Current projects: At Umbra, a steady stream of new design collaborations. Outside of Umbra, I work with Imagination Catalyst, an incubator funded by the Ontario College of Art and Design University in Toronto. Each year, we work with emerging entrepreneurs to mentor and guide them with their inventions. One of my favorite new inventions is an eco-friendly washing machine that can be used without electricity.
Mission: To share my creativity
Launched last spring, Umbra Shift is a collection of everyday items by emerging designers. The Hanger Chair (above) is by Philippe Malouin.
When did you decide that you wanted to be a designer? When I was six years old, in my Dad's hardware store. The store gave me an applied arts education.
Education: I studied graphic design at George Brown College, Toronto. And industrial design at the Umbra University of Life and Business.
First design job: A brochure for a boat-line company in the Thousand Islands. Wonder if they're still using it?
Who is your design hero? After Mother Nature, it would have to be Matt Carr, design director for Umbra. The new line he created, Umbra Shift, demonstrates holistic design.
Also from Umbra Shift, the Nest Caddy by Umbra Studio, its in-house design team
A group shot of Umbra Shift products, including the Pleated Vase and Dish by MSDS, the Hot/Cold Carafe by Umbra Studio and the Coiled Stool by Harry Allen
Describe your workspace: There's a lot of memorabilia in my office. I have a letter from MoMA notifying me of the inclusion of the Garbo can, designed by Karim Rashid, in its permanent collection. This proved our belief that inexpensive everyday objects could be designed to museum quality.
Other than the computer, what is your most important tool? My Galaxy Note 3 "Phablet." I use it for sketching, capturing inspirations and sharing.
What is the best part of your job? Working with young, emerging talent. I'm learning so much.
What is the worst part of your job? I personally respond to quality complaints on our products. Sometimes people are surprisingly nasty. On the upside, I like turning their dissatisfaction into love by treating them well.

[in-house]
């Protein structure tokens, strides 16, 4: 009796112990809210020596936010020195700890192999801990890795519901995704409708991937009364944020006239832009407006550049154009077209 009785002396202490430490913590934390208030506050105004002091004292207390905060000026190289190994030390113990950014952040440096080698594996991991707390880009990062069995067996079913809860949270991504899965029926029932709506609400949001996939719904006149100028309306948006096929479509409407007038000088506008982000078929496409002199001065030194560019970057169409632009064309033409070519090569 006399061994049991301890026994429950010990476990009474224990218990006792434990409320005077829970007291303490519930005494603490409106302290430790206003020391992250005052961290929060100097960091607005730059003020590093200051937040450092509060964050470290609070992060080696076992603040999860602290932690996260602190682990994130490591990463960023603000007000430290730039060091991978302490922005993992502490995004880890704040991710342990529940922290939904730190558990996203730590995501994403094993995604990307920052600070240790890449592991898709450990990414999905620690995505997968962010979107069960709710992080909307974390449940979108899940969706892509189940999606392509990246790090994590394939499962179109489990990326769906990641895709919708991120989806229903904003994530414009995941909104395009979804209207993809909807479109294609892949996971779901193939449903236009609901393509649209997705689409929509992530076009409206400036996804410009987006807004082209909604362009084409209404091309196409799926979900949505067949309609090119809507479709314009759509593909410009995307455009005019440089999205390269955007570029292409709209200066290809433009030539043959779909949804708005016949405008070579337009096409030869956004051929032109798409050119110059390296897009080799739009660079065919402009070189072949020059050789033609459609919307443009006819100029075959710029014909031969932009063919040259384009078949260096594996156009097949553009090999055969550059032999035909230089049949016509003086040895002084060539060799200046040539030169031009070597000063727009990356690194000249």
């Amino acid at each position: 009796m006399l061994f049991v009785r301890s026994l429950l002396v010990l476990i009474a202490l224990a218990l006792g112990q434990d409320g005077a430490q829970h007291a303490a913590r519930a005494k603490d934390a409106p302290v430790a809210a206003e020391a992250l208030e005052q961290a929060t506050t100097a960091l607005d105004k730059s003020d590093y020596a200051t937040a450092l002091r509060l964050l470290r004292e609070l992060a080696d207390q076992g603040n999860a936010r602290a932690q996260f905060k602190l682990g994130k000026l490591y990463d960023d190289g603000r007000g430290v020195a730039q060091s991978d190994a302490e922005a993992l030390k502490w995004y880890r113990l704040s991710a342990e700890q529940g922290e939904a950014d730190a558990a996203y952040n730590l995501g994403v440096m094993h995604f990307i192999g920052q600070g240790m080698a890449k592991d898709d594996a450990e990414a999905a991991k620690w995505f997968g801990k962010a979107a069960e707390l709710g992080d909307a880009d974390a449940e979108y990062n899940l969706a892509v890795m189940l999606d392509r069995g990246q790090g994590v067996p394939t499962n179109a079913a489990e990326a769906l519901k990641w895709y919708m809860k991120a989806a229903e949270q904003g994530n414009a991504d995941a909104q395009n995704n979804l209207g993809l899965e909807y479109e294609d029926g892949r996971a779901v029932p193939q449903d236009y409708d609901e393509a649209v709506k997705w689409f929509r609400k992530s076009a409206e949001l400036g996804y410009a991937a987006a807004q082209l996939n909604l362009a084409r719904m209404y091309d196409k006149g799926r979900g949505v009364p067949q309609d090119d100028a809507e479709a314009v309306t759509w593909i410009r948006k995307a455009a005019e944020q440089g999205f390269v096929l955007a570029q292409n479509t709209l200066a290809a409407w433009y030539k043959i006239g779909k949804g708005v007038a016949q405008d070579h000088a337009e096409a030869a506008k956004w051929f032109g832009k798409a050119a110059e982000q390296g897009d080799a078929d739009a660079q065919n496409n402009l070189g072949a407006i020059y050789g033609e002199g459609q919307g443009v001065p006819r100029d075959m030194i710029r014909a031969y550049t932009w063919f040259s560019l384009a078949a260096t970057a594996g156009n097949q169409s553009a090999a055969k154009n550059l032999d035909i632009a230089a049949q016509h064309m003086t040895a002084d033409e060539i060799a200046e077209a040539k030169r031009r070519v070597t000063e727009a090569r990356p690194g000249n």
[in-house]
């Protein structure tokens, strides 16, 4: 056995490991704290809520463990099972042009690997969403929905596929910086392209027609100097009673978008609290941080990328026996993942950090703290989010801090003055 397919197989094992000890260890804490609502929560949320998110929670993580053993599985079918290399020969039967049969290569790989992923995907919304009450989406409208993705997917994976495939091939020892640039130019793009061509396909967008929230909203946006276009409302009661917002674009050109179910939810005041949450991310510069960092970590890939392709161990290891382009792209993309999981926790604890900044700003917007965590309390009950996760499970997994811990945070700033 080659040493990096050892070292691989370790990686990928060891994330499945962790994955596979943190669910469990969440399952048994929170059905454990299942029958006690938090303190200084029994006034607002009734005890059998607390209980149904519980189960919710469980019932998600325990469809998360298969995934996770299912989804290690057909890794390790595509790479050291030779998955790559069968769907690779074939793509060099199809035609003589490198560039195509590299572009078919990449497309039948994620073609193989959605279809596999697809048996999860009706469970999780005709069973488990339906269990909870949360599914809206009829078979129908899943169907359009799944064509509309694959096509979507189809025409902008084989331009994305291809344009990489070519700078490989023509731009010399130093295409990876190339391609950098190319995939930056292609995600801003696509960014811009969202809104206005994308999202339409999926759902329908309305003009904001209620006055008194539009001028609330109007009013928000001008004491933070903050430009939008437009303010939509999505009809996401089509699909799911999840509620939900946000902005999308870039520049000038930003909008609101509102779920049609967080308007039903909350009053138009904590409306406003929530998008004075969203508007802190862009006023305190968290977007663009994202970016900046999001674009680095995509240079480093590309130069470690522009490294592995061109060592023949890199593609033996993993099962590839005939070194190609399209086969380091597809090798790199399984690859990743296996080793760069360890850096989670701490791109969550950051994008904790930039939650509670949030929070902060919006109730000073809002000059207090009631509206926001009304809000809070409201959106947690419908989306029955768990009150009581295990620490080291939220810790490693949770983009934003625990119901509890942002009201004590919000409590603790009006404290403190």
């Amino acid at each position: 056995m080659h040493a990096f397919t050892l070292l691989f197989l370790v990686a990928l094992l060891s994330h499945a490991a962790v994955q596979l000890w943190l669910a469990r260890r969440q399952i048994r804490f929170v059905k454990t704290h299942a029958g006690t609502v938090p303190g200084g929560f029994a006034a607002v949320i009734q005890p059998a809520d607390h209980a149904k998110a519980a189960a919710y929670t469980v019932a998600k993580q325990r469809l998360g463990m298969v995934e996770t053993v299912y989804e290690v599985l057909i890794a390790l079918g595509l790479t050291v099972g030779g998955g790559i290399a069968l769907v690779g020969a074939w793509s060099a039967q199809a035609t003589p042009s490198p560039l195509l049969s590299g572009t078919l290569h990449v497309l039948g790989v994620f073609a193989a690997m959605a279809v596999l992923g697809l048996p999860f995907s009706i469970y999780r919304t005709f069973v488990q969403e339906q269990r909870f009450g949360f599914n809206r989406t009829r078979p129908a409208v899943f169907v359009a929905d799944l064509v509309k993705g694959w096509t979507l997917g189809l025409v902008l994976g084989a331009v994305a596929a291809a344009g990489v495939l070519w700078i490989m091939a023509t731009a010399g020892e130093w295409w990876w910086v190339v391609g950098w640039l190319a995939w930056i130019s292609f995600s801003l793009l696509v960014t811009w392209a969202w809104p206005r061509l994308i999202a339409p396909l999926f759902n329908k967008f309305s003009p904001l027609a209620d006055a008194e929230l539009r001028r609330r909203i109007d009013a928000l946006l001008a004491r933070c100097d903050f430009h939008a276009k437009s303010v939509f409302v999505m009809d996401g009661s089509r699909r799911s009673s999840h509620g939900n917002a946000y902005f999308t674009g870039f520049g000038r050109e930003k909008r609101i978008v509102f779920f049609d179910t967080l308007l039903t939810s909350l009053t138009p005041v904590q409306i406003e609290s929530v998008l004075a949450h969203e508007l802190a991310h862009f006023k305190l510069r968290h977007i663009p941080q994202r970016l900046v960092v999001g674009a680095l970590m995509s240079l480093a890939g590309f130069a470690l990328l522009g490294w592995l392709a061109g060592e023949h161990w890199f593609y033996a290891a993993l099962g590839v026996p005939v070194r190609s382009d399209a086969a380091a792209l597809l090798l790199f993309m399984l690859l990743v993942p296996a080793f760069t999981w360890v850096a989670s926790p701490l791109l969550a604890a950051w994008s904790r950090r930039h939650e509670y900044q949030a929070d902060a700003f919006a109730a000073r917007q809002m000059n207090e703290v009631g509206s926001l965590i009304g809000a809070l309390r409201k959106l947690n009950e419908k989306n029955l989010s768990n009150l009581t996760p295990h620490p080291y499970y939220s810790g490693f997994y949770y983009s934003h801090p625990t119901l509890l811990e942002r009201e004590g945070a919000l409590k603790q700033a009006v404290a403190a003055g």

One of Rowan's first products, a 1986 rubber coaster made by a shoe sole manufacturer
Umbra's in-house cafe
What time do you get up and go to bed? I wake at 6:30 a.m. I have a terrific Jura espresso coffee maker and love having a cappuccino while reviewing my blogs and e-mail. We have a global business, so there is always e-mail coming in night and day. Umbra's studio is a half-hour commute from my downtown loft. I have regular meetings with the design team reviewing new ideas. The rest of the day is filled with management meetings and catching up on e-mail and phone calls. Lunch is prepared by our own Yumbra Cafe, which is exceptional. I try to fit in a workout, tennis or yoga.
I live in a very cool downtown neighborhood with plenty of restaurant options. If we're not cooking up a storm at home, my wife and I are wandering around the neighborhood. Lastly, I take a late-night walk with our dog, Ziggy. I usually hit the sack around midnight after watching something on Netflix.
How do you procrastinate? YouTube, Instagram, Twitter. What I call "research."
What is your favorite productivity tip or trick? Mashing it up. Repurposing materials. One of my first products was a rubber coaster made by a shoe sole manufacturer.
What is the most important quality in a designer? Indefatigable work ethic. Curiosity.
What is the most widespread misunderstanding about design or designers? People don't know what original design is, as most of the design they experience is derivative. Promoting original design in our society through education and government support should be our priority.
YiREGO is a foot-powered washing and drying machine. The Toronto-based company participated in the Imagination Catalyst program at OCAD University, an incubator for emerging entrepreneurs that Rowan works with.
Rowan's 1984 El Camino
What is your most prized design possession? My 1984 El Camino. It's the perfect blend of car and truck. The design demonstrates the risks designers took in the '50s to design futuristically.
What is exciting you in design right now? I love the design that Philippe Malouin is doing. His designs make fine art public and accessible.
If you could redesign anything, what would you choose? Those name-badge holders they give you at trade shows. I know there is a better way.
What do you hope to be doing in ten years? I plan to continue and increase my involvement with new design talent. I also dream of raising livestock on my farm.
Lastly, who's more fun to have a drink with: architects, industrial designers or graphic designers? Architects: Tend to talk about themselves and their work a lot, but if the work's good, fine. Industrial designers: I like the attention to detail. They might start re-designing the martini glass by the end of the evening. Graphic designers: They're highly detailed people that get a kick out of proper letter spacing—need I say more?
Mason Currey is a former Core77 editor and the author of Daily Rituals: How Artists Work. Previously, he was the executive editor of Print and the managing editor of Metropolis. His freelance writing has appeared in the New York Times and Slate, among other publications. He lives in Los Angeles.